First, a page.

The authority would also to have the power to “search and seize” any document “kept secretly at some secluded place” and no civil court would have jurisdiction over any matter that the authority is empowered to determine. In a shocking proposition in chapter 7 of the Bill, under the head “Miscellaneous”, the MP literally subverts the Right to Information Act (RTI ), considered to be one of the path-breaking laws enacted by the United Progressive Alliance (UPA) government in its first innings. The clause states:

“Notwithstanding anything contained in the Right to Information Act, 2005, or any other law for the time being in force, all documents and records of proceedings related to a complaint, inquiry and investigation shall not be disclosed to any person in any proceeding except as directed by the authority.”

Interestingly, the regulatory authority would be chosen by, among others, the Information and Broadcasting Minister and three government nominees. Again, there is nothing new in the mention of standards that the authority is supposed to lay down. All the 40-odd points that the Bill has listed conform to standards already existing for the media through a number of laws and regulations. The standards include “prohibition of reporting of any news item based in unverified and dubious material”, “prohibition of publication or broadcast of any material that is defamatory”, prohibition of reporting news which is obscene or “offensive”, clear segregation of opinion from facts, exercising extreme caution while reporting terrorist attacks or communal riots, avoiding witch-hunt or media trial of the accused or their associates or their family members, treating a case fairly and in an impartial manner, and so on.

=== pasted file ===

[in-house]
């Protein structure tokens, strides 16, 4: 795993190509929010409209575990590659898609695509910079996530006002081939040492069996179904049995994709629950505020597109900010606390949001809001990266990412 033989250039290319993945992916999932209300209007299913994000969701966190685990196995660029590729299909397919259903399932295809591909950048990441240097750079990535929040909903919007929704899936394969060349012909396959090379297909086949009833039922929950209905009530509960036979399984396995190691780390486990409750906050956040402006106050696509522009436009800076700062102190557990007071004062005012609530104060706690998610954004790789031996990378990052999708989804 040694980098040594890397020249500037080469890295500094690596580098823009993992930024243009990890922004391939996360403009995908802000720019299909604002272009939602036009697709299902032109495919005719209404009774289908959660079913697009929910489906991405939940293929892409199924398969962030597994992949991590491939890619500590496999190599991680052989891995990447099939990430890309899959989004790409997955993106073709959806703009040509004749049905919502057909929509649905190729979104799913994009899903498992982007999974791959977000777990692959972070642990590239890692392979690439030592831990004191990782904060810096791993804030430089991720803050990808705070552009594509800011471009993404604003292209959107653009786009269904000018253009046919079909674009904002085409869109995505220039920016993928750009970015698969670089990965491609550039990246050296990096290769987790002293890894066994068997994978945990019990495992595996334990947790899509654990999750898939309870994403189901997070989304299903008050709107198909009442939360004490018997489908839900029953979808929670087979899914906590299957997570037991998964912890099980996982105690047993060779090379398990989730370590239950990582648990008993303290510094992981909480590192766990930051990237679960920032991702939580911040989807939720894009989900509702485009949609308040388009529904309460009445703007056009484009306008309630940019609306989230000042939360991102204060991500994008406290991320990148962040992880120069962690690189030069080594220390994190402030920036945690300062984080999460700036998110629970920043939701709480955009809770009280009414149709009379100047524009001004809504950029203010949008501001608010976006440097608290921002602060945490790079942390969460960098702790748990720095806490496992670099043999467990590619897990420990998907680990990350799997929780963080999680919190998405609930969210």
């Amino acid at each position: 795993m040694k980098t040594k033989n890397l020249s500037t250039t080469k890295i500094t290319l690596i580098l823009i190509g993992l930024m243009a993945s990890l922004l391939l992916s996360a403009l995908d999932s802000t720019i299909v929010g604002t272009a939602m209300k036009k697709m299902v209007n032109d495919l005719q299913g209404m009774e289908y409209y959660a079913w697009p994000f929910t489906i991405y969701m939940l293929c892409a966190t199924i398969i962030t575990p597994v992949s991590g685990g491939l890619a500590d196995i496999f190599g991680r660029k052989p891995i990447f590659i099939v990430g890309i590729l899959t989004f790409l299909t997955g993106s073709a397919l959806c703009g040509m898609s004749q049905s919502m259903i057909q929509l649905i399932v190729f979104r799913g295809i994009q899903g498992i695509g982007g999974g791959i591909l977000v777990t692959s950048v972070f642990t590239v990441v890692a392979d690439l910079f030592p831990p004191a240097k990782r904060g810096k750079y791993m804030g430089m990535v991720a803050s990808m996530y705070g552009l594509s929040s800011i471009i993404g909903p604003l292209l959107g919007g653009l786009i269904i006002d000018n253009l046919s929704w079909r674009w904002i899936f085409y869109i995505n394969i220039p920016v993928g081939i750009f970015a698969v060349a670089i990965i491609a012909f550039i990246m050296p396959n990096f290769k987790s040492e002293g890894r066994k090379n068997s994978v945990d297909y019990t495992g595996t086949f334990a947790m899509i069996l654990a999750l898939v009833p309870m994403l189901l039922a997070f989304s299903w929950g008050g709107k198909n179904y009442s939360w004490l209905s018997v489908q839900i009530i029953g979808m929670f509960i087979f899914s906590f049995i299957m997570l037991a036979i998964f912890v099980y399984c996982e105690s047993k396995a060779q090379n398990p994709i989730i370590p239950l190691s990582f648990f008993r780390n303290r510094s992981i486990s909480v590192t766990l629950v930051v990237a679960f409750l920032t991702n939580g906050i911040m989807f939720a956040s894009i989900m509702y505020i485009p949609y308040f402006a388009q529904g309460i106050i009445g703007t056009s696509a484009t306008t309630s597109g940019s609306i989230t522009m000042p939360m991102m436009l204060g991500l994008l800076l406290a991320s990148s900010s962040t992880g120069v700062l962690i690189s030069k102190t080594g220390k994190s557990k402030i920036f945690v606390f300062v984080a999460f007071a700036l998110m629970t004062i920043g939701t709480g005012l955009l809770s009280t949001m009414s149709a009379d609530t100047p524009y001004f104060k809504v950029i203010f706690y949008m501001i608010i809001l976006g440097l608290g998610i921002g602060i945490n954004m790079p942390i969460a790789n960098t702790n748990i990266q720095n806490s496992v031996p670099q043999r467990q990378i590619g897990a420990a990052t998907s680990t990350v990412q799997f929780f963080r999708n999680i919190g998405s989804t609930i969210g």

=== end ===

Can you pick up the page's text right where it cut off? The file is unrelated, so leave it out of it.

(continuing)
It is to protect and maintain these normal standards that the Bill seeks to invoke an authority with draconian and exceptional powers.

The Congress, while distancing itself from the Bill, took special care to clarify that although the MP had worked closely for many years with Rahul Gandhi, he had no role in the framing of the Bill. “The Bill was based on her views. These are not the views of Rahul Gandhi. Neither are these his views nor has she got his consent for this Bill,” Congress media department chairman Janardan Dwivedi said. Privately, many Congress MPs criticised the provisions of the Bill as anti-democratic.

On her part, Meenakshi Natarajan told Frontline that unless she actually introduced the Bill, even she could not be credited or arraigned for its provisions. “An MP is entitled to alter a draft or incorporate amendments even as the Bill is discussed or even when it is passed. A draft, by itself, is not the final word,” a close associate of the MP said.

It is not clear whether Meenakshi Natarajan will make some changes to the Bill in the wake of the controversy it has kicked up and bring it back for presentation. As things stand now, this seems unlikely. There is a stream of opinion, particularly within the principal opposition Bharatiya Janata Party (BJP)-led National Democratic Alliance (NDA), that the Bill was actually a feeler floated by sections of the Congress leadership to test the waters to evolve a piece of anti-media legislation. According to it, after all, since the 1970s Parliament has not passed a private member's Bill.

Venkitesh Ramakrishnan